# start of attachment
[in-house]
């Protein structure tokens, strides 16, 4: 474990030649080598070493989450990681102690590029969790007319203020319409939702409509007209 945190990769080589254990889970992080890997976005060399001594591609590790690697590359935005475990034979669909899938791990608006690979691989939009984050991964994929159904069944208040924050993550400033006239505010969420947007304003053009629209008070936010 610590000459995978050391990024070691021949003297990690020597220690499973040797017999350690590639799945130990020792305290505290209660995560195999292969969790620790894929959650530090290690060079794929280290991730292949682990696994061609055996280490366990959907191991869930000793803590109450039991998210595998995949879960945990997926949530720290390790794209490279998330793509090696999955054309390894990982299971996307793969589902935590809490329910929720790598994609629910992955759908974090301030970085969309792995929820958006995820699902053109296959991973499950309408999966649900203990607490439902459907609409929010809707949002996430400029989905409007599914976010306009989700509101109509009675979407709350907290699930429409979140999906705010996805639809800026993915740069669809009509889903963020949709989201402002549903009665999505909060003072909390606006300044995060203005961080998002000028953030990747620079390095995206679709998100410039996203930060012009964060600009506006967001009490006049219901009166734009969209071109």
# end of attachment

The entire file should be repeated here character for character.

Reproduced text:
[in-house]
């Protein structure tokens, strides 16, 4: 474990030649080598070493989450990681102690590029969790007319203020319409939702409509007209 945190990769080589254990889970992080890997976005060399001594591609590790690697590359935005475990034979669909899938791990608006690979691989939009984050991964994929159904069944208040924050993550400033006239505010969420947007304003053009629209008070936010 610590000459995978050391990024070691021949003297990690020597220690499973040797017999350690590639799945130990020792305290505290209660995560195999292969969790620790894929959650530090290690060079794929280290991730292949682990696994061609055996280490366990959907191991869930000793803590109450039991998210595998995949879960945990997926949530720290390790794209490279998330793509090696999955054309390894990982299971996307793969589902935590809490329910929720790598994609629910992955759908974090301030970085969309792995929820958006995820699902053109296959991973499950309408999966649900203990607490439902459907609409929010809707949002996430400029989905409007599914976010306009989700509101109509009675979407709350907290699930429409979140999906705010996805639809800026993915740069669809009509889903963020949709989201402002549903009665999505909060003072909390606006300044995060203005961080998002000028953030990747620079390095995206679709998100410039996203930060012009964060600009506006967001009490006049219901009166734009969209071109």